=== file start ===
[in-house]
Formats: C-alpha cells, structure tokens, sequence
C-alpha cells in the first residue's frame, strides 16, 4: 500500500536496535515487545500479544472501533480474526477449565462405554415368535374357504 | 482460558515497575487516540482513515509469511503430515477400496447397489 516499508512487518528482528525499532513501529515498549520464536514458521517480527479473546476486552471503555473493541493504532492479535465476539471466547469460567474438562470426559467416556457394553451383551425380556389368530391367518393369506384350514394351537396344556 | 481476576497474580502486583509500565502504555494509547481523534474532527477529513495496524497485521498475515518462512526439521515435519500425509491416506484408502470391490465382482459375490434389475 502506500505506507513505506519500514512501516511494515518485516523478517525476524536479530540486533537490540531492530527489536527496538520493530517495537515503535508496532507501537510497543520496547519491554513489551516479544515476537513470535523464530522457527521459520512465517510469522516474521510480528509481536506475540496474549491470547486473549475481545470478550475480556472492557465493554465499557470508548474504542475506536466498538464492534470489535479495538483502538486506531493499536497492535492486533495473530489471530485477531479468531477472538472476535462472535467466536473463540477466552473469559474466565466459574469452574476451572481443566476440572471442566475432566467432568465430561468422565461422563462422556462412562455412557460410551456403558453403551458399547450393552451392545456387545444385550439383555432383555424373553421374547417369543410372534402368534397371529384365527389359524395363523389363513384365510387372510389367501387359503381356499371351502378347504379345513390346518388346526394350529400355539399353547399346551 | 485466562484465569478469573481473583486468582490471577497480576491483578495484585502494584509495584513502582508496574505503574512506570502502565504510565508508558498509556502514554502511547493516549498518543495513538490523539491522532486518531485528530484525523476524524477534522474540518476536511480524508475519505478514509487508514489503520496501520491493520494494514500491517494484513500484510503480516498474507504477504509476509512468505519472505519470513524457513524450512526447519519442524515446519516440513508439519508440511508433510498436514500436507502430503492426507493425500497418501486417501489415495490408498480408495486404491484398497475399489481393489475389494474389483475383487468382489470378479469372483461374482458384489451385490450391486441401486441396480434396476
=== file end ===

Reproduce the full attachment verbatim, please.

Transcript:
[in-house]
Formats: C-alpha cells, structure tokens, sequence
C-alpha cells in the first residue's frame, strides 16, 4: 500500500536496535515487545500479544472501533480474526477449565462405554415368535374357504 | 482460558515497575487516540482513515509469511503430515477400496447397489 516499508512487518528482528525499532513501529515498549520464536514458521517480527479473546476486552471503555473493541493504532492479535465476539471466547469460567474438562470426559467416556457394553451383551425380556389368530391367518393369506384350514394351537396344556 | 481476576497474580502486583509500565502504555494509547481523534474532527477529513495496524497485521498475515518462512526439521515435519500425509491416506484408502470391490465382482459375490434389475 502506500505506507513505506519500514512501516511494515518485516523478517525476524536479530540486533537490540531492530527489536527496538520493530517495537515503535508496532507501537510497543520496547519491554513489551516479544515476537513470535523464530522457527521459520512465517510469522516474521510480528509481536506475540496474549491470547486473549475481545470478550475480556472492557465493554465499557470508548474504542475506536466498538464492534470489535479495538483502538486506531493499536497492535492486533495473530489471530485477531479468531477472538472476535462472535467466536473463540477466552473469559474466565466459574469452574476451572481443566476440572471442566475432566467432568465430561468422565461422563462422556462412562455412557460410551456403558453403551458399547450393552451392545456387545444385550439383555432383555424373553421374547417369543410372534402368534397371529384365527389359524395363523389363513384365510387372510389367501387359503381356499371351502378347504379345513390346518388346526394350529400355539399353547399346551 | 485466562484465569478469573481473583486468582490471577497480576491483578495484585502494584509495584513502582508496574505503574512506570502502565504510565508508558498509556502514554502511547493516549498518543495513538490523539491522532486518531485528530484525523476524524477534522474540518476536511480524508475519505478514509487508514489503520496501520491493520494494514500491517494484513500484510503480516498474507504477504509476509512468505519472505519470513524457513524450512526447519519442524515446519516440513508439519508440511508433510498436514500436507502430503492426507493425500497418501486417501489415495490408498480408495486404491484398497475399489481393489475389494474389483475383487468382489470378479469372483461374482458384489451385490450391486441401486441396480434396476